Scripts that use the Windows Scripting Host Run() method (Wscript.Shell object), should specify the third parameter as True (wait for completion), rather than False (do not wait). Here's a short VBscript example:

Set objShell = CreateObject("Wscript.Shell")
exitcode = objShell.Run("msiexec.exe /i myInstaller.msi /qn", 7, True)

One of the most common scenarios where I've seen this happen is where the programmer decides to use an evaluated variable for the third parameter which is derived from a condition. In cases where the condition sets the variable to False (or any "non-True" result) it will effectively run the shell process without waiting for it to complete before moving on. It's always best to use an explicit True or False (preferably True).

Command shell scripts

When using the START command within a BAT or CMD script, be sure to include the /WAIT parameter, but keep in mind that whatever is being launched will control the behavior of the "wait" condition. This means that using "/WAIT" is not a guarantee it will "wait" for the entire process to finish. In other words, and this is very common: If you launch an installer utility, and it in-turn launches sub-processes, but exits from the call stack while the sub-processes continue running, the START command will only see the first process (the one it called) as completed, and continue on. The best way to insure this doesn't occur in your script is to follow the two rules below:

  1. Write log output from within your script on EVERY step it performs, even before and after each START command is issued. Watch the log file interactively using a live query utility like Trace32.exe or CMtrace.exe.
  2. Test... Test... Test, and Test again!

One more note of caution

As with the potential "wait" issue described above for Command Shell Scripts, the same may be true for the WSH Run() method. That's right. Not because it won't actually "wait" for the process it launches to finish its job, but because that process may in-turn launch other processes asynchronously. In fact, this is not uncommon for processes that create and start Windows Services. The only way to effectively verify this condition is to monitor the process stack in a test environment.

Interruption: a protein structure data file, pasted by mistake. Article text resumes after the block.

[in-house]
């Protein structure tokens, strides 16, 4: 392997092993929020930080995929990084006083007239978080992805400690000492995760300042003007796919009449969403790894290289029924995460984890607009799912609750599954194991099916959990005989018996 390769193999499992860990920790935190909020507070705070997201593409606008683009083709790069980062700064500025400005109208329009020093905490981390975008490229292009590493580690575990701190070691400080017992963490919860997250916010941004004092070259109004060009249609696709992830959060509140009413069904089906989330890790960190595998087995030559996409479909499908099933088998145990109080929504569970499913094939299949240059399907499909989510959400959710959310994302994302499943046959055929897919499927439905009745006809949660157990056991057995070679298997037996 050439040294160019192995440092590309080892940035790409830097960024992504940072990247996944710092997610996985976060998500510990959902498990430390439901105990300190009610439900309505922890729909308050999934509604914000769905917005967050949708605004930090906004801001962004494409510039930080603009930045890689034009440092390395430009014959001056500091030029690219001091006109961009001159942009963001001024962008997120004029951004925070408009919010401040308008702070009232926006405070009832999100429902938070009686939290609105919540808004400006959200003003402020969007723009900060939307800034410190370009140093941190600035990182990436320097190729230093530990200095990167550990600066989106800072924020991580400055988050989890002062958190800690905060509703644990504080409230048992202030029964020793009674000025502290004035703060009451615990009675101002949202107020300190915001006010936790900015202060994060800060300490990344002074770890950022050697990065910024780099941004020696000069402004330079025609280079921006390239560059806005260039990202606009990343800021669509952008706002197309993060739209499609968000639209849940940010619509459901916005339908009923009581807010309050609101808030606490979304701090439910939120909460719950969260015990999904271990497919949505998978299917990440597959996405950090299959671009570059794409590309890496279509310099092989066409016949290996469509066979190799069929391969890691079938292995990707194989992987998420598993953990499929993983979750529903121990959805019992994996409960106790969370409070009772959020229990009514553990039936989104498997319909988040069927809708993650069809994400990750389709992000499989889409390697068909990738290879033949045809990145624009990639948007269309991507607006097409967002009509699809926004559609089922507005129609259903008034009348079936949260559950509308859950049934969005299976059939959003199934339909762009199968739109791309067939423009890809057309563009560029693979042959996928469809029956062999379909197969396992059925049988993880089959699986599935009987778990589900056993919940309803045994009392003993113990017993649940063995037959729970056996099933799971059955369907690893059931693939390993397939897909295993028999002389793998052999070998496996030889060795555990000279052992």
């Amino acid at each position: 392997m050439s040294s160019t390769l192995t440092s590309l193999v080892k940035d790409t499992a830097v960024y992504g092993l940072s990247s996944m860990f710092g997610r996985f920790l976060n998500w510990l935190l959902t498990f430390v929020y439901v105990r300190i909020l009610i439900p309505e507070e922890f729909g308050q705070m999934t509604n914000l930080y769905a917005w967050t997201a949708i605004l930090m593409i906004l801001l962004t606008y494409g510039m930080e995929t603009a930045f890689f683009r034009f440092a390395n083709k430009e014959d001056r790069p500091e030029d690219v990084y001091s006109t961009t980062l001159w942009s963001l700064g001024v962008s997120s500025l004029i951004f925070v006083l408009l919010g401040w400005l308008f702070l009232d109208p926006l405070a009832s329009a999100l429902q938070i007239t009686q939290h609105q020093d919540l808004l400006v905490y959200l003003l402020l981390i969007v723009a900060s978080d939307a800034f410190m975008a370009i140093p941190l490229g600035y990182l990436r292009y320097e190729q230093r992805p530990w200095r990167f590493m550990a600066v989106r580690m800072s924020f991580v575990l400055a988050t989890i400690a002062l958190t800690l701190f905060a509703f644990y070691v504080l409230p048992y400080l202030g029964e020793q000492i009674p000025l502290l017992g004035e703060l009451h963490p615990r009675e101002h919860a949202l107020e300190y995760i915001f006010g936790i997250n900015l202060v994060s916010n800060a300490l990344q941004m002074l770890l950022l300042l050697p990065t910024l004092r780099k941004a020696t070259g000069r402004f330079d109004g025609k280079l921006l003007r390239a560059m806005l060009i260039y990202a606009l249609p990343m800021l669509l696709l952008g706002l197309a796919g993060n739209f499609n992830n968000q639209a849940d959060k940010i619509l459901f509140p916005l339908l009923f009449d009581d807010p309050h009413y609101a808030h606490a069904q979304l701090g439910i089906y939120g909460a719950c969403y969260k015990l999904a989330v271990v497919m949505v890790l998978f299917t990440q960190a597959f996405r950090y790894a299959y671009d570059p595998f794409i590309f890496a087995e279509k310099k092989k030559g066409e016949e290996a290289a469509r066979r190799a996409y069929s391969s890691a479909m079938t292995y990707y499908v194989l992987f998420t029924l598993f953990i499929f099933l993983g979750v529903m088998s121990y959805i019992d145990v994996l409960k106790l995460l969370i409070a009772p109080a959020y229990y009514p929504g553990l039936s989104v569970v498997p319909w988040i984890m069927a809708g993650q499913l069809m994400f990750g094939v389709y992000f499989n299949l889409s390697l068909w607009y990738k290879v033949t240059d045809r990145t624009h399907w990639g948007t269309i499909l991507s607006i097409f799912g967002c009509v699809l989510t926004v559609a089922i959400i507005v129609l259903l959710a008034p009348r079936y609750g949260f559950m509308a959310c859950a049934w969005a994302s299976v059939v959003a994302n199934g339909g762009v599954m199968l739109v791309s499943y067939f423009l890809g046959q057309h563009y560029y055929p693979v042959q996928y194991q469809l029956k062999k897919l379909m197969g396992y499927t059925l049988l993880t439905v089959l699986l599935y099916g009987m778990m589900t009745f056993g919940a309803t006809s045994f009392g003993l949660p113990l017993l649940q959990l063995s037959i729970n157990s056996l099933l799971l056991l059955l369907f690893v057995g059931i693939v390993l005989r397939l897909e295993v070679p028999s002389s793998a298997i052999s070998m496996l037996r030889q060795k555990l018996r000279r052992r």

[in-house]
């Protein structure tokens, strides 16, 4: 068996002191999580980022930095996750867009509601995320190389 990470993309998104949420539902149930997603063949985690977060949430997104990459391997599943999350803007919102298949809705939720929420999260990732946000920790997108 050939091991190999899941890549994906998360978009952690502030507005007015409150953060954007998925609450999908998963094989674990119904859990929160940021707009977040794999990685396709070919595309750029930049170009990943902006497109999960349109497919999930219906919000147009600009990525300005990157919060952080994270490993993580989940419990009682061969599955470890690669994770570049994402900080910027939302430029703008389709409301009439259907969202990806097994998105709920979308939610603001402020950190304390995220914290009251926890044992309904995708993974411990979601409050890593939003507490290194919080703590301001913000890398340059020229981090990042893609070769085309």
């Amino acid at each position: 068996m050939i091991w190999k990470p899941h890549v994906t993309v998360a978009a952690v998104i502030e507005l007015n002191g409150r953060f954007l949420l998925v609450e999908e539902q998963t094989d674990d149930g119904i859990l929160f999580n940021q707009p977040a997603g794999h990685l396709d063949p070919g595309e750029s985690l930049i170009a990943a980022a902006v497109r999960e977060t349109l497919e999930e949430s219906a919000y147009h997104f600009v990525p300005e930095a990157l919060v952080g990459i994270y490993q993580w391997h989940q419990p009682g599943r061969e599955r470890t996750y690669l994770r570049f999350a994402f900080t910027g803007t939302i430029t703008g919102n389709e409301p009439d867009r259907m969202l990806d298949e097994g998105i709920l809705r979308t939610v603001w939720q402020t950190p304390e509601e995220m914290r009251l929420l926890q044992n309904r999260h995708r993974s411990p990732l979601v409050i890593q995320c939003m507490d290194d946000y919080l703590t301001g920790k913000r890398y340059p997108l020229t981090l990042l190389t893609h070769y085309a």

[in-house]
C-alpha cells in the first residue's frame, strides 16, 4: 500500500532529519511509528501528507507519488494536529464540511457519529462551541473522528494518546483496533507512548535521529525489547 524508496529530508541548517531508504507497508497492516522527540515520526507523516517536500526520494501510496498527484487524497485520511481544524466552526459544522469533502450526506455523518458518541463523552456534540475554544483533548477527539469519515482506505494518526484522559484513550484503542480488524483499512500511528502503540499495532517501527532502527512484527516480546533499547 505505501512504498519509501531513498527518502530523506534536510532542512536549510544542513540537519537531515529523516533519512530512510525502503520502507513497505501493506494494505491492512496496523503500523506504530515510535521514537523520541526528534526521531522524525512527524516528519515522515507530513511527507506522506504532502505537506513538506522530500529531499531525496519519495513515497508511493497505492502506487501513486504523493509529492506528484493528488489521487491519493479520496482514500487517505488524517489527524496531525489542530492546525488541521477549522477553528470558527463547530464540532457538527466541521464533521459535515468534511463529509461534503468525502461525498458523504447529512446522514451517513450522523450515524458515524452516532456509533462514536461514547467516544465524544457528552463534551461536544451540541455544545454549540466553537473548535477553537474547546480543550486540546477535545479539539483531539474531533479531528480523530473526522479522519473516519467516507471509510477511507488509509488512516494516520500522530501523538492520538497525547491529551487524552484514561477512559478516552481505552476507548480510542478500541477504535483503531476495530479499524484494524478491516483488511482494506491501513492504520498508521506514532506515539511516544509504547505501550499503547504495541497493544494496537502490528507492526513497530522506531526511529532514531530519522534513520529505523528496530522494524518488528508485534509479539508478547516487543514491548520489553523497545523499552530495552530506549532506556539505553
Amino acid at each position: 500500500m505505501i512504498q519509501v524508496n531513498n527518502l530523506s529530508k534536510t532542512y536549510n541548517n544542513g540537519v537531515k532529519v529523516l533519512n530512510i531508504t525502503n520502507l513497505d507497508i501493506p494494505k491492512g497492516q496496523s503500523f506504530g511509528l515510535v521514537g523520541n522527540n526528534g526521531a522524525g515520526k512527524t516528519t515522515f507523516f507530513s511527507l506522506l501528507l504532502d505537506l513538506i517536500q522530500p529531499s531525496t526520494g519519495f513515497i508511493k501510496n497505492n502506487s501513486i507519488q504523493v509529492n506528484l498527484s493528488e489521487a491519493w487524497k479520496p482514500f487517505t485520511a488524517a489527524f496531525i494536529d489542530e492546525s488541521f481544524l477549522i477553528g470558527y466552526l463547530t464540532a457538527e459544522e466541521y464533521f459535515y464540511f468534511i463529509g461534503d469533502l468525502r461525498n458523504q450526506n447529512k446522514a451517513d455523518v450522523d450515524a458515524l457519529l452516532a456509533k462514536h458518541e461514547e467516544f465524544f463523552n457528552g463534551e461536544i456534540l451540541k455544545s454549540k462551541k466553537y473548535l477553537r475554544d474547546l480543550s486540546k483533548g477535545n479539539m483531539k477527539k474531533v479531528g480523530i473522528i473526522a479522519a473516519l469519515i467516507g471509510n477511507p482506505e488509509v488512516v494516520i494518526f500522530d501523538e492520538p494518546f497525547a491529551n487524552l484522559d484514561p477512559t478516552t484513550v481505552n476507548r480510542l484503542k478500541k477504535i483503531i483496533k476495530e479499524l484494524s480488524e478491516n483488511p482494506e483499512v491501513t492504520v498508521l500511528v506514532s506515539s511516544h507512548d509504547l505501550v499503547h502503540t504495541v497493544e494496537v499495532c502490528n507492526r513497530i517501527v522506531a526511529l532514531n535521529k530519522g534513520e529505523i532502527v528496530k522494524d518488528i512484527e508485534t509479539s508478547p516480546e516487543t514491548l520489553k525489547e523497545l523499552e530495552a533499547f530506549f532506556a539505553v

Tools like Sysinternals' Process Explorer, Process Monitor, PSLIST and so forth can be of enormous help in identifying and monitoring such branching of processes. The first figure below shows PSLIST in action using the -T option (tree-view display). The figure below that shows Process Explorer monitoring a slightly more complicated process tree.



Process Explorer

Process Explorer

 In the Process Explorer example above, the installation of a software product is initiated with a .CMD script. The script first checks if Microsoft .NET Framework 4.0 is installed, and then checks if a required update for .NET 4.0 is installed. Not having detected the required update, it then launches the installer (the nested process with name that begins with "NDP40-KB2468871…"), which in-turn extracts a payload of installer binaries, and then launches the installation itself using a "setup.exe" file. The "setup.exe" file in-turn runs a series of Windows Installer packages (the "msiexec.exe" processes highlighted above).

I could have scoured through the vendor's installation logs, and hours and hours of picking out which log caused which other process to launch and then find its log and continue on. But seeing the "real time" processes unfold before me not only saves time, but immediately points me in the right direction.

The point of this example is to demonstrate that without the proper tools to diagnose and catch this type of scenario, it can be extremely difficult to accurately trace what's really going on with an installation sequence. Any nested process can encounter a problem that can cause the entire sequence to fail, or worse: partially fail.

This is why it is absolutely crucial to include as much status logging as possible throughout every script. I cannot emphasize that enough.

My personal recommendation is to print out a statement of what the next step is going to do, and how it will try to do it, and then print out the results of that step if and when it is completed, whether successfully or otherwise.

As I said, script give you enormous flexibility and control, but they don't negate the need to perform due diligence.